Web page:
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Monday, 7 February 1994
Page: 465

Senator McMULLAN (Minister for Trade and Minister for Administrative Services) (4.50 p.m.) —I move:

  That this bill be now read a second time.

I seek leave to have the second reading speech incorporated in Hansard.

  Leave granted.

  The speech read as follows

  The training guarantee scheme was established by legislation introduced into the Senate on 18 May 1990, and it came into effect on 1 July 1990. It requires employers to spend a minimum amount on training.

The scheme was introduced as part of the government's policy over the last several years to develop the appropriate environment in which Australian industry can become more competitive internationally. A fundamental step in this process is the development of a highly skilled work force which can adapt quickly to major changes in the economy. The scheme is an additional mechanism to stimulate industry's commitment to training. As the signs of economic recovery strengthen, we must be prepared for an increase in demand for skilled people. The training guarantee provides an important underpinning to achieve this skilled work force.

  This bill amends the principal act to give effect to two amendments promised by the government in the election context and also includes other amendments to minimise compliance costs and give greater flexibility to the scheme. In line with election commitments, the bill provides employers with enhanced flexibility to plan training expenditure over a longer period by allowing excess eligible expenditure incurred in one year to be carried forward to the next year. Although this excess expenditure cannot be carried forward indefinitely, it will assist those employers who have a need to train extensively within a short time frame, but whose training needs may not be so great in the following year.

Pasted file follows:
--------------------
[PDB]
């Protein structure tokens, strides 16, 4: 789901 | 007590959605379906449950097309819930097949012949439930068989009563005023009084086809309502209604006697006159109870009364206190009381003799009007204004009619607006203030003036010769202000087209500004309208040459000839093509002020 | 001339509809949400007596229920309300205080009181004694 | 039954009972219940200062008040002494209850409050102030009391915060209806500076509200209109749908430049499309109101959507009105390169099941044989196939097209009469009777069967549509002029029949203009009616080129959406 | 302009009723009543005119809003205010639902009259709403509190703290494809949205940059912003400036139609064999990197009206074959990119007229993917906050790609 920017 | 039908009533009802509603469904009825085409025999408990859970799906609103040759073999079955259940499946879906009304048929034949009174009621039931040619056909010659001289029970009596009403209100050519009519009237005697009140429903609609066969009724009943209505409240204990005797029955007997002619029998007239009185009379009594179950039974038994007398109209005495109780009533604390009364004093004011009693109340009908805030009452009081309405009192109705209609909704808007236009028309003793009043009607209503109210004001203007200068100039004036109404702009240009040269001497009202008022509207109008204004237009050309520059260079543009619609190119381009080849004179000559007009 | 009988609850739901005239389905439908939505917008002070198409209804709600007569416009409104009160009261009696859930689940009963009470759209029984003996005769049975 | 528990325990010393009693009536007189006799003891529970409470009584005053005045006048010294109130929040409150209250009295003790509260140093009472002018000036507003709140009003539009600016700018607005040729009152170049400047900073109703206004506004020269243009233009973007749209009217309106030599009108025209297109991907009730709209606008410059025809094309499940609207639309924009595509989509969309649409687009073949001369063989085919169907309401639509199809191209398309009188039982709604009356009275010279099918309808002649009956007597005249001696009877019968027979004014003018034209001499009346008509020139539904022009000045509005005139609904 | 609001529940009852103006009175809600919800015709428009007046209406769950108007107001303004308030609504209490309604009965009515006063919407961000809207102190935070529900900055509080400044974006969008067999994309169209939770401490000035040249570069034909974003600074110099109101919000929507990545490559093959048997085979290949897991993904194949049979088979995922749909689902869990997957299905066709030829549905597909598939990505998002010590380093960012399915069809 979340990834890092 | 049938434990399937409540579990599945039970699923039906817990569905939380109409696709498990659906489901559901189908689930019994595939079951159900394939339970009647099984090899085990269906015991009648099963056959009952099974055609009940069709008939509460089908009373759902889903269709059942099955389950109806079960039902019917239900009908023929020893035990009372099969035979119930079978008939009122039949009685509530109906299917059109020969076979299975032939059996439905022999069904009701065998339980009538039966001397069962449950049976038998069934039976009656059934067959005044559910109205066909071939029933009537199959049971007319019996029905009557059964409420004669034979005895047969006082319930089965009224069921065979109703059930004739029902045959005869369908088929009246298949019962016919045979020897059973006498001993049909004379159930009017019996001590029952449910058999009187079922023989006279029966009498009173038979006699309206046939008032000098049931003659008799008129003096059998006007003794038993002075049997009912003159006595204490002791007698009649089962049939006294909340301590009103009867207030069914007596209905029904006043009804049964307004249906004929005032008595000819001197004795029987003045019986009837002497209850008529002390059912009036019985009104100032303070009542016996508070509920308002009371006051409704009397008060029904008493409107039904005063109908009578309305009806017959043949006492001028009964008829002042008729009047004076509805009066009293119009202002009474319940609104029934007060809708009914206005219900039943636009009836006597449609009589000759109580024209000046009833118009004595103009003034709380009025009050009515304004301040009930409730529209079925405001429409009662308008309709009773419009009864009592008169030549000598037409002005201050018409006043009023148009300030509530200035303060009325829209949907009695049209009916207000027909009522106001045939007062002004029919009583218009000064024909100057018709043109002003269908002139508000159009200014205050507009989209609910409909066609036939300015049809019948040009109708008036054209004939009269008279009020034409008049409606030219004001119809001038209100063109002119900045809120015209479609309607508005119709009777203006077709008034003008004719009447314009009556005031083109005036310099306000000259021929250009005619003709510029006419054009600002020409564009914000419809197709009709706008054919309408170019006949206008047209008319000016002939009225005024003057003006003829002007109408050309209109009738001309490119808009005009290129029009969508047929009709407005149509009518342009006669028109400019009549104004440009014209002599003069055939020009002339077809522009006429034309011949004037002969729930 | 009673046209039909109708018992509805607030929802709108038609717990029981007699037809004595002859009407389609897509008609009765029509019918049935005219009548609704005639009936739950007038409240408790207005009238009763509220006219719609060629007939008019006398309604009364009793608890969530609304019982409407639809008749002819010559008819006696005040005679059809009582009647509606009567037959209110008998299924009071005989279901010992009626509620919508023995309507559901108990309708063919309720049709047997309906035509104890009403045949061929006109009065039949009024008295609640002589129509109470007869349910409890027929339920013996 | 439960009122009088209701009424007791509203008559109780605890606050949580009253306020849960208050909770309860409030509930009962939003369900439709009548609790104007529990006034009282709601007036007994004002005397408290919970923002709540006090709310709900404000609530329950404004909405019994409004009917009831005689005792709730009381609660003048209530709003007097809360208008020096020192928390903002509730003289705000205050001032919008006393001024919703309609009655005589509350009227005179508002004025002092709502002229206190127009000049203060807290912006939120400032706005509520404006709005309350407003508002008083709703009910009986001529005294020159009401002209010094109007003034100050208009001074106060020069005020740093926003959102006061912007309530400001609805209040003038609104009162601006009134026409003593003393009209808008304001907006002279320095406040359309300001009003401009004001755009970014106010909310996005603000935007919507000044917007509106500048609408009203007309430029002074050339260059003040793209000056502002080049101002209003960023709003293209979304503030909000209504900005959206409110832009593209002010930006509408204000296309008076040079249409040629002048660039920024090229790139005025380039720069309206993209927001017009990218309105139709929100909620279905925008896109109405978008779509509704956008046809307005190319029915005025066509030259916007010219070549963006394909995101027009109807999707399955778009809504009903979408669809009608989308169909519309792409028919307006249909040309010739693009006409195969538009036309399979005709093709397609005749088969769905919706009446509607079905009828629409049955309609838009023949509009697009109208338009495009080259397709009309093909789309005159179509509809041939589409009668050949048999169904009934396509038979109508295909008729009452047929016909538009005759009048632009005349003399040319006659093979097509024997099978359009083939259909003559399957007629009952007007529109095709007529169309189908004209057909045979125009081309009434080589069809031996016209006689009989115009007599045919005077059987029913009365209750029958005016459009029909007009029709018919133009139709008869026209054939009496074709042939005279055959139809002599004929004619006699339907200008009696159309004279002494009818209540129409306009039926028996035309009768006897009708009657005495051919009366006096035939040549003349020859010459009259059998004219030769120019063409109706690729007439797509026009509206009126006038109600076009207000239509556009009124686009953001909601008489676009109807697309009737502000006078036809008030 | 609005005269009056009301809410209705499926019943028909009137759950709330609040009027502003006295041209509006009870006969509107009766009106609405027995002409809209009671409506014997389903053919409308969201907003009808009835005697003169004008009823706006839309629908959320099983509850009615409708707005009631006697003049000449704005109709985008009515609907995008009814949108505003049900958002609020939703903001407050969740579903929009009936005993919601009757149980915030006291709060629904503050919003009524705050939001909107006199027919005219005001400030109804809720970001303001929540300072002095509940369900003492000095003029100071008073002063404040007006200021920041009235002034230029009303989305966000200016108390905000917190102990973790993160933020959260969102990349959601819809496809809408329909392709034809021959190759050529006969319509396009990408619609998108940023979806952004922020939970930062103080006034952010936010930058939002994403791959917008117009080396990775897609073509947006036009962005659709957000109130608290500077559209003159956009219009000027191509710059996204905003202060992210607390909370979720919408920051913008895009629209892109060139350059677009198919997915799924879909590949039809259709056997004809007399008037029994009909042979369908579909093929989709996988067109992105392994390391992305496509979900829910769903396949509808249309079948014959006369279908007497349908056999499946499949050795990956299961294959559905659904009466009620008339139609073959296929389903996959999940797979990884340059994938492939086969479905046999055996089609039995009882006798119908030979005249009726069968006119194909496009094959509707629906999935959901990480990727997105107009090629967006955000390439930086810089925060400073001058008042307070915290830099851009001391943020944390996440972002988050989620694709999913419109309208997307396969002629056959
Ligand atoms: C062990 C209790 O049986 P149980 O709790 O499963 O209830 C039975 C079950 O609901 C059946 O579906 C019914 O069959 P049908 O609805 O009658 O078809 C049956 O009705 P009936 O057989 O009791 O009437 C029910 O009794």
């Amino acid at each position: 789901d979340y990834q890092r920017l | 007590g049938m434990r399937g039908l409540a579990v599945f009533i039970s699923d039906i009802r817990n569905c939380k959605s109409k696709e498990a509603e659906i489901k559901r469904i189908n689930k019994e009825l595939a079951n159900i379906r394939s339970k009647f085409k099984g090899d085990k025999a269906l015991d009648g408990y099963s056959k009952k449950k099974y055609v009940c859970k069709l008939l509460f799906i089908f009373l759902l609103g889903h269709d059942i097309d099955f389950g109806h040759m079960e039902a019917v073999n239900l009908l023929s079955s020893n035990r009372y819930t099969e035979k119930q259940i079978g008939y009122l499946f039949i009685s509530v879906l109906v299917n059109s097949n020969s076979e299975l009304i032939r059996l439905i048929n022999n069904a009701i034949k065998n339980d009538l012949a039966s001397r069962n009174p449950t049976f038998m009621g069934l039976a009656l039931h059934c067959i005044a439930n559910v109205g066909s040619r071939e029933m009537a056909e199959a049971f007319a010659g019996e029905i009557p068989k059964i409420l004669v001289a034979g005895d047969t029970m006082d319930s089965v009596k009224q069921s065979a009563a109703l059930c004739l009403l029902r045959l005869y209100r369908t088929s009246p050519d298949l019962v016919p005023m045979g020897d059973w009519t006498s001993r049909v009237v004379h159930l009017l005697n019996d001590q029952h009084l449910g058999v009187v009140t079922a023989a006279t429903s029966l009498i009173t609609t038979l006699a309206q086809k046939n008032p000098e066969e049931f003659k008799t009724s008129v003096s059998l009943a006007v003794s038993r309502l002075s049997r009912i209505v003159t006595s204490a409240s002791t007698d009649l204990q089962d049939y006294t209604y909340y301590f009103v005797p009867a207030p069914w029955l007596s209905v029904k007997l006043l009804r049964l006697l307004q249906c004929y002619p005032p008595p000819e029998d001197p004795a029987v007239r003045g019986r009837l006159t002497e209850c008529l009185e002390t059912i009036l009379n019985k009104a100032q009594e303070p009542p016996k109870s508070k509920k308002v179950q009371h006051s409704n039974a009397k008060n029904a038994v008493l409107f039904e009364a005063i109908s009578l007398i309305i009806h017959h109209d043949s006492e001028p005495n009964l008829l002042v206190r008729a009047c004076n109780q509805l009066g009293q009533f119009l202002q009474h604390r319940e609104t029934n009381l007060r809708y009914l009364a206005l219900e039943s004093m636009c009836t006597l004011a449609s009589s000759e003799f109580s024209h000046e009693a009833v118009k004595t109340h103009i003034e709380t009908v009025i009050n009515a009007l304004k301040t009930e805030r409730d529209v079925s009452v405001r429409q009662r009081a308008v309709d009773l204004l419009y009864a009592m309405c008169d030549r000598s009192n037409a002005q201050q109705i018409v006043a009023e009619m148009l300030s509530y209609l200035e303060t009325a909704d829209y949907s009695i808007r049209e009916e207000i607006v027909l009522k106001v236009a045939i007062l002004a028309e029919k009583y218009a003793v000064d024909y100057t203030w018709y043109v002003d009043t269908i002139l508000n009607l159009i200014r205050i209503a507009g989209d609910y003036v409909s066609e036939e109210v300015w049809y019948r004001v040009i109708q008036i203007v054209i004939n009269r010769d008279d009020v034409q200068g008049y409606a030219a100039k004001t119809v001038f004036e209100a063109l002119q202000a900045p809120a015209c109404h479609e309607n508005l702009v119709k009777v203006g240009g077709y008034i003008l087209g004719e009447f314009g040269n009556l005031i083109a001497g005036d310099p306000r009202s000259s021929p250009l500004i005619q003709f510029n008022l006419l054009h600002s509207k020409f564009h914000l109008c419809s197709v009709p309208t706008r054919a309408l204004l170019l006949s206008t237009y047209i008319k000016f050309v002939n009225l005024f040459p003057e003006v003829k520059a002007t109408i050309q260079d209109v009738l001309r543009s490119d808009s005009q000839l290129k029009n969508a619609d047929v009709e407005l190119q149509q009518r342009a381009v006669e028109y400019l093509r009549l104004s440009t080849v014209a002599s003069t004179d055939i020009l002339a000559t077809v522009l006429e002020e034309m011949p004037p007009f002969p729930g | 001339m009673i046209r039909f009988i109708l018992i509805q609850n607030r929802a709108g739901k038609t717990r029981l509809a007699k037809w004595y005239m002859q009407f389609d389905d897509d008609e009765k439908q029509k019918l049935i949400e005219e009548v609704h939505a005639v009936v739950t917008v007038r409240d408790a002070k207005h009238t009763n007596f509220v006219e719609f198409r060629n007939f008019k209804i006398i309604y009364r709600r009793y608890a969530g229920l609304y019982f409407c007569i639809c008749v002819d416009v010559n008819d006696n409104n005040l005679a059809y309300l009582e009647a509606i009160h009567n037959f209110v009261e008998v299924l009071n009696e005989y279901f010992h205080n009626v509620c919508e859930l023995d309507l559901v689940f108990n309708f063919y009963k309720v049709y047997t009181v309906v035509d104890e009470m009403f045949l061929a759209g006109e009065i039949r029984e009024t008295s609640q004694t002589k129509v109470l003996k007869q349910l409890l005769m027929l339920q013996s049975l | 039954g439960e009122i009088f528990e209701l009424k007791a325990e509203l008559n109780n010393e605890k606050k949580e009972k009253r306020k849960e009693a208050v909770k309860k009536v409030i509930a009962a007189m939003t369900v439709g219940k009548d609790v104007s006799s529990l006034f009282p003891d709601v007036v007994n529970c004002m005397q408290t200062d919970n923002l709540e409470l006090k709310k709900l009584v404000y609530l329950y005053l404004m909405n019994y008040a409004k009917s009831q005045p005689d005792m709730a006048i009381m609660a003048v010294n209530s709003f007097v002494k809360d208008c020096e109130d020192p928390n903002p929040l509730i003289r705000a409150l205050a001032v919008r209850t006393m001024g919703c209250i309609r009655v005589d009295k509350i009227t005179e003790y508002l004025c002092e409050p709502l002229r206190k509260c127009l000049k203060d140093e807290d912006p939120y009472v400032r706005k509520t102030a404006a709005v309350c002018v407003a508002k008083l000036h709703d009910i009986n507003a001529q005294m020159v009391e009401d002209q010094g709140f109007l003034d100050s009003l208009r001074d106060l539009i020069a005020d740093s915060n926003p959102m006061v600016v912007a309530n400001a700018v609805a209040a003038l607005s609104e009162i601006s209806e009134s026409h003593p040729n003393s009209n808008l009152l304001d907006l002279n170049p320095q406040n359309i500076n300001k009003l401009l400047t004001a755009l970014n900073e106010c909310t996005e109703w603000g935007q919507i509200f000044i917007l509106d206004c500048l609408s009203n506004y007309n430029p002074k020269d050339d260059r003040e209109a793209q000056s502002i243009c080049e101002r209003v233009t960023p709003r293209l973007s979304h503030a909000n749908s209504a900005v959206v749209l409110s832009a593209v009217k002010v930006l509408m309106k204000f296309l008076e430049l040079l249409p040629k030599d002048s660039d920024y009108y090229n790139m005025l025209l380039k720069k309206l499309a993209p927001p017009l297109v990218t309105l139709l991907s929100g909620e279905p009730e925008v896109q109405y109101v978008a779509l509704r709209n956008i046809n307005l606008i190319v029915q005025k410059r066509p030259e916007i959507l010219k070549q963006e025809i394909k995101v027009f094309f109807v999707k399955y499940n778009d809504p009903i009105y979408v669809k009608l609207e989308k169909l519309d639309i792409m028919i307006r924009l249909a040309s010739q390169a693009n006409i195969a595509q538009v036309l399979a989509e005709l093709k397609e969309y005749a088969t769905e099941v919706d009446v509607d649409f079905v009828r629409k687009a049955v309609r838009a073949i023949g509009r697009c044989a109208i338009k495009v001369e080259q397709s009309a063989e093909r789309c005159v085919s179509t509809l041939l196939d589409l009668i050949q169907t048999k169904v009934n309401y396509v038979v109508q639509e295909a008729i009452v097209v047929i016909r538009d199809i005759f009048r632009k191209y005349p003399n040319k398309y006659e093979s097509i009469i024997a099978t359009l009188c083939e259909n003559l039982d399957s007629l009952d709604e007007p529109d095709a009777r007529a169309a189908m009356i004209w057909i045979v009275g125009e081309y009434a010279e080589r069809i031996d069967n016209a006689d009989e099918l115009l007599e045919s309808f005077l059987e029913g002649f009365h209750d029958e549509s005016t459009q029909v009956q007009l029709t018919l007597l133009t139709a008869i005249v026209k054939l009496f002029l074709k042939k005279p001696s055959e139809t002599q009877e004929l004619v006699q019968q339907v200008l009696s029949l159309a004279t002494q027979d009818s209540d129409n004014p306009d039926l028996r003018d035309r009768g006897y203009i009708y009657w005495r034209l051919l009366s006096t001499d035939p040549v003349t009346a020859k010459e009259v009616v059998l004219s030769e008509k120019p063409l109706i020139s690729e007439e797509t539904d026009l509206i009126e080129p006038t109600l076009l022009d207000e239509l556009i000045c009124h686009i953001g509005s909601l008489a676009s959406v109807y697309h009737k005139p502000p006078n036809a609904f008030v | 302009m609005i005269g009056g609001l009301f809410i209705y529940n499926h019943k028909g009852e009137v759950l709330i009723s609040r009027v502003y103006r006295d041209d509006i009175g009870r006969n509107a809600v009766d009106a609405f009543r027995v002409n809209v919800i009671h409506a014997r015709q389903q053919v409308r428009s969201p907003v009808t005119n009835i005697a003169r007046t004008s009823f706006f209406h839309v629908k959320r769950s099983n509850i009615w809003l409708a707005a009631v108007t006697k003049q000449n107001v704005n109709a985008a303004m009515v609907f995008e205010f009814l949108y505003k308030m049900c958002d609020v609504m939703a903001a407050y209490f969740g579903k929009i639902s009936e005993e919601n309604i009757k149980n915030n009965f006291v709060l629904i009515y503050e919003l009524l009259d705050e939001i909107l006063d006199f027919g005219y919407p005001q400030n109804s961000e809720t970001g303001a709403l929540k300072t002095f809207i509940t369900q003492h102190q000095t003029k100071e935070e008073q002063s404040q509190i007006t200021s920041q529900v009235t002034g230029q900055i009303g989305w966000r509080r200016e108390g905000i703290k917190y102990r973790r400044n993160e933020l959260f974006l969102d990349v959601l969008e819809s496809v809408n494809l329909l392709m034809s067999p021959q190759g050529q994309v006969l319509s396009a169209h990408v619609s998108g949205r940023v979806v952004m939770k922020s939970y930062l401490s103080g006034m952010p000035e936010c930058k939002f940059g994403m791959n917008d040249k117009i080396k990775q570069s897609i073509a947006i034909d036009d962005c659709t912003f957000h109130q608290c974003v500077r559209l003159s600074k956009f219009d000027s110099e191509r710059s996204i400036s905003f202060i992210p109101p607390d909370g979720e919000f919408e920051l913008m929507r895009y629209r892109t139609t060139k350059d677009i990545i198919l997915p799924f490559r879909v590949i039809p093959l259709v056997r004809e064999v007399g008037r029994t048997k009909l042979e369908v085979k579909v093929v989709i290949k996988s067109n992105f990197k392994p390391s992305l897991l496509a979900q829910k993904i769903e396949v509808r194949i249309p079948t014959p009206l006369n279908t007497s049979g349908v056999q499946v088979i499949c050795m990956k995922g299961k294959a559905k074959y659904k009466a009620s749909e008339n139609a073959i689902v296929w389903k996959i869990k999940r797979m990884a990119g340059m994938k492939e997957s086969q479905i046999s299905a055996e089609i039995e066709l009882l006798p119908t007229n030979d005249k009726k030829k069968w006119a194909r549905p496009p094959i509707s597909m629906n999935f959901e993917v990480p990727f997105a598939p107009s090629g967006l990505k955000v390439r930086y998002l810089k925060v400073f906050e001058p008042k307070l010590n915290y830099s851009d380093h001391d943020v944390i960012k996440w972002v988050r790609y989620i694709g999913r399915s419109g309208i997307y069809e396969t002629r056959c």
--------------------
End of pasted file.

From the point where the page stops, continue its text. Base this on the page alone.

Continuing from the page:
At the same time, and in keeping with the same principle, provision is made for employers who have a training expenditure shortfall in one year to make it up through additional training expenditure in the following year. This avoids hasty and unplanned expenditure simply to meet the minimum training requirement.

  The government also committed itself to remove the need for employers to deduct training subsidies provided by government bodies for apprentices and trainees when calculating their net eligible training expenditure. To avoid anomalies, this provision includes any program with training subsidies. As a consequence of this amendment, the minimum allowable apprentice or trainee amount, or `deemed amount' as it is also known, has been doubled to preserve the full incentives effect. It maintains ease of administration for employers who choose to claim the minimum allowable apprentice or trainee amount. Subsequent to the introduction last year of clauses relating to work experience for students and teachers, it became apparent that full-time students 21 years and over were suffering discrimination. The bill removes this anomaly.

  The bill widens the range of entities which can group for the purposes of the act thus giving organisations greater flexibility to maximise their training opportunities. It also specifies that businesses must be related at 30 June to form a group for that year and that a business cannot be a member of more than one group in a particular year. In order to avoid complications concerning responsibility for a shortfall or ownership of an excess, businesses which group will not have access to the carry forward provisions.

  To rectify confusion about who is able to design and approve an eligible training program, the bill simplifies these requirements. It specifies that the person or persons who design or approve the program must, between them, have a working knowledge of the subject area of the program and the skills necessary to design or conduct the relevant type of training program.

  The bill rectifies anomalies about the use of equipment for training by extending the concept of eligible training expenditure. It will now include rental, hire, lease or depreciation expenses on property or equipment for any part of the year during which the employer uses the property or equipment specifically for eligible training programs.

Finally, the bill aligns the training guarantee legislation with a recent amendment to the Australian corporations and securities legislation relating to the appointment of an administrator for liquidation purposes.

  In summary, this bill encompasses a number of measures to make the legislation more business-friendly, especially for the small business sector. These amendments offer significant benefits to business and their retrospectivity to 1 July 1993 will ensure their immediate use on receiving assent. I present the explanatory memorandum to this bill. I commend the bill to the Senate.

  Debate (on motion by Senator McGauran) adjourned.